I left off some ten days ago with the hope of writing something light. Well, adjectives are always problematic, for what is light to one may be perceived by another as weighty, controversial, incomprehensible and probably irrelevant. But never mind. Let me try.
I have been advised to abstain from alcohol while on the TCM protocol, and I had dutifully adhered to the regime, well almost, for two weeks plus. Last night, Su brought back some sushi and sashimi, from Tsuen Wan West, because the fish vendor in Mei Foo had nothing to offer, we being still in the rest period for fishing. She argued that they were fish derivatives, and fish was not on the ban list, albeit being raw and cold. She also picked up a 1.8 litre bottle of sake from her favourite vendor at Mei Foo on her way back. How could I refuse such temptation laced with so much goodwill and love? The rest is history. Today at lunch, I also succumbed to the offer of a double black label on the rocks. The Continental at Pacific Place served the drink with a real rock of ice which I couldn’t refuse.
I left a caveat in chapter one of my memoir on the likely foundation of my lifelong affinity with alcoholic beverages, which I had intended to follow up, but didn’t because the book was getting a bit wordy. Maybe I would do that in the sequel.
I have always enjoyed anything alcoholic. I recall consuming many bottles of beer on the beaches at summer camps with my classmates after those matriculation examinations, when everyone was well aware and prepared for the group to be dispersed worldwide for higher education, for most of them could not make the grades for HKU, and hence would be separated for good. And we were surprised by the number of empty bottles the morning after. But my serious drinking career had probably developed when I was an undergrad. Before I joined HKU, I used to take the brandy given to me by my Dad at family dinners, and I never knew how much they cost. I soon found out that brandies were not cheap. In the mid Sixties, a decent bottle would cost about $30. Then some fellow undergrads introduced me to whiskies which tasted just as nice if not better, but which were in general much cheaper. I recall buying a bottle – with my own money the first time – at less than $20. It was VAT 69 which I liked very much. Me and my drinking pals at the time were drinking whatever we could afford, mostly beer and Chinese rice wines which were not bad. Shortly afterwards, I developed a taste for Johnnie Walker, beginning with Red Label, followed by Black Label, and learnt to make cocktails with Red rather than Black Labels. It was thus Black Label became my staple drink.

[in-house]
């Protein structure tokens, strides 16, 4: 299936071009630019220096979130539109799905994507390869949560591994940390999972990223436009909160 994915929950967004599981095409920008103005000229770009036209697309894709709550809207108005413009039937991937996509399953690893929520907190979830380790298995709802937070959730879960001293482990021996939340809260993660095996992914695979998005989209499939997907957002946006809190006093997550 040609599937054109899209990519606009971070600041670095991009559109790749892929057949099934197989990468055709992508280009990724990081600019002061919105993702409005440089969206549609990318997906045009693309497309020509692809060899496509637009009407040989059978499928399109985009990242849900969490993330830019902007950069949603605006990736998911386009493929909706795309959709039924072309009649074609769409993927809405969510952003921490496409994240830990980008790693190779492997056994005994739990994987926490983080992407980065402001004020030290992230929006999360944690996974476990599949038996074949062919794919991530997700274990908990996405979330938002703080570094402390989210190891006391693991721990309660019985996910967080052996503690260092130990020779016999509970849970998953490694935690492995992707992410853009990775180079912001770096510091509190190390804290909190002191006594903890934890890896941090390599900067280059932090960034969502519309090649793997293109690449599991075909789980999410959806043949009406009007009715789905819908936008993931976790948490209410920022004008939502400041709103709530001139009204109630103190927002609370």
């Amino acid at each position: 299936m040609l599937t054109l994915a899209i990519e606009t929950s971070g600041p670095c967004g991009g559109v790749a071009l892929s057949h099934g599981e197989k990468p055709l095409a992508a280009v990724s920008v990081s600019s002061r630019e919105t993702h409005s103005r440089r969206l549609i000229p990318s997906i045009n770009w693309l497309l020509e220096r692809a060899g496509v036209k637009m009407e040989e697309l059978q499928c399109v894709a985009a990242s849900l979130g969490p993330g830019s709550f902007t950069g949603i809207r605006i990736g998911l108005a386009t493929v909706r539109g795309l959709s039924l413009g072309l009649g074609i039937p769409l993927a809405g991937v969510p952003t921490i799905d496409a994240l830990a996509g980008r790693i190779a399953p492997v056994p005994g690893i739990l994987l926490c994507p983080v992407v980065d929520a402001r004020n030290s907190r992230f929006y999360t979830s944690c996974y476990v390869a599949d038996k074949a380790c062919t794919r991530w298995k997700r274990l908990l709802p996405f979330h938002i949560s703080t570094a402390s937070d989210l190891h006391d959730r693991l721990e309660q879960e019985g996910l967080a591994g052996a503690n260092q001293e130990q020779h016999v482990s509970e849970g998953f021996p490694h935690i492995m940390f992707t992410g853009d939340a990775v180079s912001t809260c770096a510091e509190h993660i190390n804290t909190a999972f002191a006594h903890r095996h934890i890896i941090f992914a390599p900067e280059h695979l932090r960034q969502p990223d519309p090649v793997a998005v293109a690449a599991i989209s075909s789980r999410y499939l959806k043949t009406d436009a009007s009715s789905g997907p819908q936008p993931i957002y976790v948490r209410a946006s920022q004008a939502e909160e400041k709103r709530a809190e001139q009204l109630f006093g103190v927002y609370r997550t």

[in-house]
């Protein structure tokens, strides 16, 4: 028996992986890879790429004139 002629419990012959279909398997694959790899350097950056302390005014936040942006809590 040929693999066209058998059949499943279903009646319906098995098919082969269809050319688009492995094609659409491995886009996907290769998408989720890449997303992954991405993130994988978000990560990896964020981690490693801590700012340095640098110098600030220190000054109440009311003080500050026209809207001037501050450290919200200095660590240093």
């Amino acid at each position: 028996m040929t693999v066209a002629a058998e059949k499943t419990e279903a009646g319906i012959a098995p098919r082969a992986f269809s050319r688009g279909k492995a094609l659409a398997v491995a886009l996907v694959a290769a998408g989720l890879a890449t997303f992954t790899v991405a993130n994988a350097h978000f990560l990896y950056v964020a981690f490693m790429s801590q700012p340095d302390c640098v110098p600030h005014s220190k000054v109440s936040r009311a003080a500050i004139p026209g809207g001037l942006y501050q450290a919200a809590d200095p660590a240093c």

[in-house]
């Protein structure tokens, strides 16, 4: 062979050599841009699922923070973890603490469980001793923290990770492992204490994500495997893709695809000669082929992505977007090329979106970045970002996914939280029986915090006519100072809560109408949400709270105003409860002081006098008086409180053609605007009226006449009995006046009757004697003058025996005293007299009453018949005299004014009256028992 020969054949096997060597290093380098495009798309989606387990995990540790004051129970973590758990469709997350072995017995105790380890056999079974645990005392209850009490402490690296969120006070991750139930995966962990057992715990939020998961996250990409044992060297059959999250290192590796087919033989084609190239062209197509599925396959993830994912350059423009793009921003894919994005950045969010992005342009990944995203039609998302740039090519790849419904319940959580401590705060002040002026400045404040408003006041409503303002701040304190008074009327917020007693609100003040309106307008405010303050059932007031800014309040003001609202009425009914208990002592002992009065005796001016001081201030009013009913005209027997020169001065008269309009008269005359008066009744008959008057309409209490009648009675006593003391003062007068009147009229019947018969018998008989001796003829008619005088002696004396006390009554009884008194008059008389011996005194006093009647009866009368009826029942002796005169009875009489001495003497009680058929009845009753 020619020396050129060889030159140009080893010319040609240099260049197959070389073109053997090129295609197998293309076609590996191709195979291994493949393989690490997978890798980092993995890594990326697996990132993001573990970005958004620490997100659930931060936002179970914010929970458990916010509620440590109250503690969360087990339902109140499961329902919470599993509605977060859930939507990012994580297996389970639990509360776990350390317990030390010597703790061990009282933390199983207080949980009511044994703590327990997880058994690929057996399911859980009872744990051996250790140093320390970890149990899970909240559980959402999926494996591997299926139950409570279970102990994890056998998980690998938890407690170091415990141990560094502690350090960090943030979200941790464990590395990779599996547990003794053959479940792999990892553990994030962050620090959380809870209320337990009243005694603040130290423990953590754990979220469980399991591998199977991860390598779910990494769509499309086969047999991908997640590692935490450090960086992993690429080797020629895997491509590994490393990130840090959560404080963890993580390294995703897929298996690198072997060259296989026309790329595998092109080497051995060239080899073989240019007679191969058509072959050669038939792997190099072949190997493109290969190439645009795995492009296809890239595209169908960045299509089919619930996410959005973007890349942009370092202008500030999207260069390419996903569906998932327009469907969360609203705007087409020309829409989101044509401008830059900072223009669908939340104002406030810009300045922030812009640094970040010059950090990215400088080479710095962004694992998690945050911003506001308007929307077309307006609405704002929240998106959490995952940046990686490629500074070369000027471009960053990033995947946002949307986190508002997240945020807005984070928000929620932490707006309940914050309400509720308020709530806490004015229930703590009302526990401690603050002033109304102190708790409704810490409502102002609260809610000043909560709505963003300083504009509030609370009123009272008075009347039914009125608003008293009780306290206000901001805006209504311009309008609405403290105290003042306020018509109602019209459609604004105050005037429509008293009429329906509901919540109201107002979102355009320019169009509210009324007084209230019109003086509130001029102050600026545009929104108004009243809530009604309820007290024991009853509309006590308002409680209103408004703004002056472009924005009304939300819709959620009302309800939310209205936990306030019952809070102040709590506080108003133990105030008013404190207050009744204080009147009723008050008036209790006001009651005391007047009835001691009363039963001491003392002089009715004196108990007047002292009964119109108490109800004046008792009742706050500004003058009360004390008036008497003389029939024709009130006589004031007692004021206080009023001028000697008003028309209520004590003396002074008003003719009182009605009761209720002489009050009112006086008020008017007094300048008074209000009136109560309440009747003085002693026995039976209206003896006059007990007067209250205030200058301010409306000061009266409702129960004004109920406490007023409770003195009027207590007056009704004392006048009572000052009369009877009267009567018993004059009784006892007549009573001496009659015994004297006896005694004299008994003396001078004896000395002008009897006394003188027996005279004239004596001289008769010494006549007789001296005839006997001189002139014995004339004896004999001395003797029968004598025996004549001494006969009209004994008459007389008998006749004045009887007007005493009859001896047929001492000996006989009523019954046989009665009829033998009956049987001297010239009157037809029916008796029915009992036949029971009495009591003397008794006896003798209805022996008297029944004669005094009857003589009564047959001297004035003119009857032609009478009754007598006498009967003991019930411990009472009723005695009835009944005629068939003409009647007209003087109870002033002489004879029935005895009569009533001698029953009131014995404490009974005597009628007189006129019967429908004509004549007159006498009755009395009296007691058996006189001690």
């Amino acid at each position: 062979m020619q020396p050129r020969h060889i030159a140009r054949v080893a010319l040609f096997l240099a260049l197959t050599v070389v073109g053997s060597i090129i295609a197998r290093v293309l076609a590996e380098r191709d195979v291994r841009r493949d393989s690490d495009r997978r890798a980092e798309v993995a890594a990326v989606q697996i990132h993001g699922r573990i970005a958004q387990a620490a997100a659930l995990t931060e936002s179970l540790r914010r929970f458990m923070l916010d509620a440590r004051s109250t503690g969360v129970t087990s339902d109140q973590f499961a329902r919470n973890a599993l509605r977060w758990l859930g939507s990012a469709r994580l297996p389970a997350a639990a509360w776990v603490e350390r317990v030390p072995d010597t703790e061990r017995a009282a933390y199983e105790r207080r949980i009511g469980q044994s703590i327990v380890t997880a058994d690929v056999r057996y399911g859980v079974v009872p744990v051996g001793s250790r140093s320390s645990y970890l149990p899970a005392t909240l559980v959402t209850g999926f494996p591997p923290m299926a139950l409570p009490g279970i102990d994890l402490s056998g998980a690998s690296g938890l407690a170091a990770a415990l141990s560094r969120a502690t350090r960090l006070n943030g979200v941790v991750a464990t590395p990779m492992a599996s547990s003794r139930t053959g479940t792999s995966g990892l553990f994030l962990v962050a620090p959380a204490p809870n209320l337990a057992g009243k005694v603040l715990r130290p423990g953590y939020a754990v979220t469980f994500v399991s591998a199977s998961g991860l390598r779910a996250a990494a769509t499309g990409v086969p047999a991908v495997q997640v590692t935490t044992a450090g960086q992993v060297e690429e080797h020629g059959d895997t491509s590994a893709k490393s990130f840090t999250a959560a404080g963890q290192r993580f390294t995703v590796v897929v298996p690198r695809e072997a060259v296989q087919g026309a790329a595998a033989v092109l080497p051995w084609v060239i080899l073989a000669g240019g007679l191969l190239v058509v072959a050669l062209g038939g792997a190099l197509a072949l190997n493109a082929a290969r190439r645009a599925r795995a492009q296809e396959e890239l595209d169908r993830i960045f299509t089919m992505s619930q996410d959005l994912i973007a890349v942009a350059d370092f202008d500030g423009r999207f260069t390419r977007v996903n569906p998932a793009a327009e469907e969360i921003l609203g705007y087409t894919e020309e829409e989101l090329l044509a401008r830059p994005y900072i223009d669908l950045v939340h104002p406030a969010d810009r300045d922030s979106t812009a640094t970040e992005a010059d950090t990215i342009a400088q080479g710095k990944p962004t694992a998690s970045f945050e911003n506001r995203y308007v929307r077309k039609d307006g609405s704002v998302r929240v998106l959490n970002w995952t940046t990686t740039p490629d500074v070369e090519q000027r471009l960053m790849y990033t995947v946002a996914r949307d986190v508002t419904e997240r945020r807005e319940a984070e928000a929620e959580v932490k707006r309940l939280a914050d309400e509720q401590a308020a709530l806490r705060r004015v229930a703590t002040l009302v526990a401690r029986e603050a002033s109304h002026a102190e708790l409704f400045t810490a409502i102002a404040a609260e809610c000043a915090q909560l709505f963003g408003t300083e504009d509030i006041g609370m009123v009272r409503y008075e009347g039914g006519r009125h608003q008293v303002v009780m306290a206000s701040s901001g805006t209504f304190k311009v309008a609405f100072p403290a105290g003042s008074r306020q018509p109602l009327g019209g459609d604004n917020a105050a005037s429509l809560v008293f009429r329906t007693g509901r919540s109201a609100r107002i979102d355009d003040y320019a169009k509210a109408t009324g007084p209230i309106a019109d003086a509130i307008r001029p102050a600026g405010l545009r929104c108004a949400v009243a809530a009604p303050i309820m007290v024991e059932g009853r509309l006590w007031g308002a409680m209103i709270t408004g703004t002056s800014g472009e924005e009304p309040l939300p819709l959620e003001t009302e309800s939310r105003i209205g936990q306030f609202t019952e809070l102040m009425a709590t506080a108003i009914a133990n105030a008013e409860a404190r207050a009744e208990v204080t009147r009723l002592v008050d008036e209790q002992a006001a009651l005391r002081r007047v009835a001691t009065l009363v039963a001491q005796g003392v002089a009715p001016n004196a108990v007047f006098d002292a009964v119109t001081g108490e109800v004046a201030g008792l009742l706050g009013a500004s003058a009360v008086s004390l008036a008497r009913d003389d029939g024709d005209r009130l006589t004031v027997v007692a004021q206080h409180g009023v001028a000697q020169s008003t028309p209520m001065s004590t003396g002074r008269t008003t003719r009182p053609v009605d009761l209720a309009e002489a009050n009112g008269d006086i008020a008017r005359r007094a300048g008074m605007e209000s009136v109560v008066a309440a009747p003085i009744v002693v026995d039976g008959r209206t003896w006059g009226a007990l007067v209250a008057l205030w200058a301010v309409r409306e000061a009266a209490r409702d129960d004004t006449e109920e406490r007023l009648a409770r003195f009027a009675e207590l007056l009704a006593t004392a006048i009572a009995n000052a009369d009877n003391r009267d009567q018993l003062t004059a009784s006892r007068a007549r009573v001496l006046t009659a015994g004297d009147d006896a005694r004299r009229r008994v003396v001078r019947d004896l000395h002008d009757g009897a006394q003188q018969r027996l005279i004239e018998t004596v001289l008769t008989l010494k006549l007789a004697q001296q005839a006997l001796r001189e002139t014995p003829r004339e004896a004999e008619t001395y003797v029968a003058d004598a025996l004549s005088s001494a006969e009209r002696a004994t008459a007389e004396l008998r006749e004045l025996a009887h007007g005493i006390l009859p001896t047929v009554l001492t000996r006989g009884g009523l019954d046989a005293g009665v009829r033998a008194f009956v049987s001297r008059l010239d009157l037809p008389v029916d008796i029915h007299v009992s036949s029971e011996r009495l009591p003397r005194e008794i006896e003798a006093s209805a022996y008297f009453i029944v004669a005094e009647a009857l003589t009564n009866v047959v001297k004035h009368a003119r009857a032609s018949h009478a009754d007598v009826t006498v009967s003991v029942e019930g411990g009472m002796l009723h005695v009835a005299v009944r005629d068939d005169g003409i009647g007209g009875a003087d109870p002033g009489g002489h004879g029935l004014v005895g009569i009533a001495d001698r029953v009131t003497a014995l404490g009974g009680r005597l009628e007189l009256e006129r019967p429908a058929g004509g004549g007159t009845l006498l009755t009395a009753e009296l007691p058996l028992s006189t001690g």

On graduation, and even before that, a restaurant opened on Percival Street in 1969 – Café d ’Amigo – later changed its name to Amigo which featured a piano bar and a fine dining restaurant with half pints of draught beer selling at $5 initially. We became regular patrons and soon we would be there every evening. We met up other drinking pals and established our signature rituals. We must have lived that way of life for almost a decade until most in the group got married. In those years, we would take our cars there and parked either in front of the restaurant or on Jaffe Street or Lockhart Road. There was no drink driving laws at the time and often we drank to excess. On the evenings when we had dinners with our girlfriends, we would send them home and return to meet at the restaurant. It was a ritual. We became friends with staff of the restaurant which provided living quarters nearby and to which we were invited sometimes after the restaurant closed and where we would continue to drink and eat until God knows when. Sometimes, we would retire to a Chinese restaurant in Western District – Tsing Hwa Kok – and had more drinks until daybreak. Those were the drunken days indeed.
I have tried red and white wines too. I know what I like, but I don’t believe in spending inordinate amounts for any drink, regardless of its reputation. Somehow, Black Label has always been my regular, even though I have taken to single malt whiskies since my retirement, but that would be another story.
After meeting Su, and actually even before that, I have taken to drink more champagne, primarily because it is very drinkable and is a drink for all occasions. Lately, Su has developed a taste for sake, so I followed.
Tonight, Su decided to repeat what she did yesterday and had brought back more sushi and sashimi so that we could continue with the left-over sake. Again, what could I do?